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Two Against the World

I had called the Barrets the day after Frank's last visit inviting them for dinner and the evening the week following the visit from Peter and Jo. Sally insisted they bring Roxanne and John, their newest arrival.

They refused to fly commercially, which I certainly agreed with, and arranged with Frank to have them flown here from the West Coast on one of her private jets. She was eager to do that, especially after what she had learned from Ned.


Perhaps this should be about Roxanne. It was, after all, she who originally impressed Frank with her precociousness. Now twelve years old, she was still the center of attention wherever she was, as poised and polite as a cultured young woman, with all the natural charm and laughter of a happy young girl. She simply sparkled with life, oblivious to the affect she had on others.

Nine-year John, whom none of us had met, was a handsome boy, not like his father, but a masculine version of his dark-haired mother. He was, like his sister, very polite, neither pushy or shy, but very articulate and insatiably curious, busily taking in everything, obviously fascinated by everything at the estate.

I was so glad Sally had insisted the Barrets bring their children. I know she loves children, as I do, when they haven't been corrupted by ignorant parents or the government schools, and I was not ignorant of why Sally took every opportunity to remind me how much I loved them. She needn't have done so, since there was nothing I looked forward to more than raising a family with her.


After dinner, Andrew and Marie, one of our beloved cooks, and a couple of Marie's friends went off with the children. We had asked the Barrets if there were any restrictions on what the children were allowed to do. There weren't. I'm sure one of the places they visited was the firing range. Both of the children, we had learned at dinner, knew how to use guns and spent time learning about them on the range with their parents. At nine, John was already a better shot than Roxanne, for which she begrudgingly, but honestly, admired her brother.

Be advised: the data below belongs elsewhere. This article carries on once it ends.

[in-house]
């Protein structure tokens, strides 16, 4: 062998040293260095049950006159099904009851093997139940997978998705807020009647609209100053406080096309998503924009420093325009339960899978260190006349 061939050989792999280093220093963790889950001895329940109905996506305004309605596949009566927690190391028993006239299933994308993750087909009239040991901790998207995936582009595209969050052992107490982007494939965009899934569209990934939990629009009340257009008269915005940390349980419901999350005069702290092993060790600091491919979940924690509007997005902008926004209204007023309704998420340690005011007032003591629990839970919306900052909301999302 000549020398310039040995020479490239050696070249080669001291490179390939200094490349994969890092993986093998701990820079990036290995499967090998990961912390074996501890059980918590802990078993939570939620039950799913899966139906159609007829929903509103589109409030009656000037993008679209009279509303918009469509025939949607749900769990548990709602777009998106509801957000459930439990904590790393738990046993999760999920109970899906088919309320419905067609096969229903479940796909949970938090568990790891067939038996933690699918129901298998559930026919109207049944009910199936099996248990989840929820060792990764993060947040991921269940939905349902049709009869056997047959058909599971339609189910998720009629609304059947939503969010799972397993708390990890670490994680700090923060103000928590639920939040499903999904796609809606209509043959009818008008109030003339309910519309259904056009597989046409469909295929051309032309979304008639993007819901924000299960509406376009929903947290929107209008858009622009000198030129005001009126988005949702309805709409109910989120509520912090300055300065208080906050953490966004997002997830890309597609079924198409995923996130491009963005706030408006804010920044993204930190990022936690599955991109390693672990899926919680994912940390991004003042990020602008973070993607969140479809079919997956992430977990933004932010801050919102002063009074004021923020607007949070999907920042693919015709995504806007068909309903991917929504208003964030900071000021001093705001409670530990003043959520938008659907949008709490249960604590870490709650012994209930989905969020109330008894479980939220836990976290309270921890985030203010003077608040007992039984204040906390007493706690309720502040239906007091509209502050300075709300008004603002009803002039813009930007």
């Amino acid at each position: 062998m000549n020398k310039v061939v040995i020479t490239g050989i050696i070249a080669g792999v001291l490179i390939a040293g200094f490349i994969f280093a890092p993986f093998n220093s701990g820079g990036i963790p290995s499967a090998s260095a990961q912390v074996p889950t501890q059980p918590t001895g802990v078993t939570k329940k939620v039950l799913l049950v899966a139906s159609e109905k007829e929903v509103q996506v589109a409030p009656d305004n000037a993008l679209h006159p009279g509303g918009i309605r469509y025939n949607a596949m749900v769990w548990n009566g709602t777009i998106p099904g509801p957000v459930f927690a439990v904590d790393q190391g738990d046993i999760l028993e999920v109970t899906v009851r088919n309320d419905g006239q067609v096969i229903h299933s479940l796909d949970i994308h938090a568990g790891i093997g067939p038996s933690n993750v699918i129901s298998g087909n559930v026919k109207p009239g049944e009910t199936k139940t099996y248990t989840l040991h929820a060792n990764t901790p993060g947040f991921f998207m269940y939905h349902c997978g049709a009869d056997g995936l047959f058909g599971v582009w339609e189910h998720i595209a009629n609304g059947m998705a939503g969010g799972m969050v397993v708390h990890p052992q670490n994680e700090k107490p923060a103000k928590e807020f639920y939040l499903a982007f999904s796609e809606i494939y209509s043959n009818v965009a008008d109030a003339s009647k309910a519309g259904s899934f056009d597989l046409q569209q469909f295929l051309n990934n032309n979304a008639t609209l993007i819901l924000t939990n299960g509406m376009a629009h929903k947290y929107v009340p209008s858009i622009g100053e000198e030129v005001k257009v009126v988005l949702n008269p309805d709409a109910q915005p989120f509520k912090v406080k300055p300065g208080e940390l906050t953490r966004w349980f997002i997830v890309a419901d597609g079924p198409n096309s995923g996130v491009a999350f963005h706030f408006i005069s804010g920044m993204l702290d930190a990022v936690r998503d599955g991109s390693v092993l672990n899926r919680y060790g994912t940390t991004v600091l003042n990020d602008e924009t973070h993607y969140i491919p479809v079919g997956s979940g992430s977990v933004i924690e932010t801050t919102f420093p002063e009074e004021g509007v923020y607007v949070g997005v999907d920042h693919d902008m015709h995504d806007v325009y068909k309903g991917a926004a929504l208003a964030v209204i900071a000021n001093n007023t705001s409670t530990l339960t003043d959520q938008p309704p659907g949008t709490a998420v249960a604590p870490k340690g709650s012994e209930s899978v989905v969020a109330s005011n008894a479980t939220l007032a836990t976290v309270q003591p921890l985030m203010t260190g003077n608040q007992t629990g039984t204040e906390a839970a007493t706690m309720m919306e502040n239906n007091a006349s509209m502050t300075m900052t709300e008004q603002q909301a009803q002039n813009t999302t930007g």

Andrew had been concerned about not being available after dinner but I assured him the pot of coffee he had left would be satisfactory and shewed him off to be with the children.

Both Sally and I liked Bill and Sarah immediately. As we both had discovered, our first impressions are very often correct, because even in the smallest things, one's posture, expressions, and reactions, people display what they are. Of course we would never judge anyone on first impressions alone, but in most cases, as with the Barrets, the first impression turns out to be correct.

There was some small talk about Bill's programming work for Frank, and how they had found Frank a great and pleasant surprise.

"She is absolutely demanding. Everything has to be exactly as she wants it without compromise, and she knows exactly how to define what she wants. Oh, she'll listen to any rational objection, and answer any reasonable question, but she will not accept anything short of what she demands. It is so easy to work with her."

I laughed. Anyone else describing Frank as Bill just had would have been complaining. Bill was extolling the virtues of Frank he most enjoyed.

Bill was doing most of the original programming work, and Sarah was doing most of the coordinating of Bills work with other work Frank was having done by other programmers. Much of that was programming called interfacing which allowed dissimilar programs to work with each other. Early on Sarah mentioned to Frank she was worried about the security of their design work being communicated so openly even though they used the latest in secure communications and encrypted transmissions.

Frank was convinced and asked Bill if he had any ideas. He certainly did.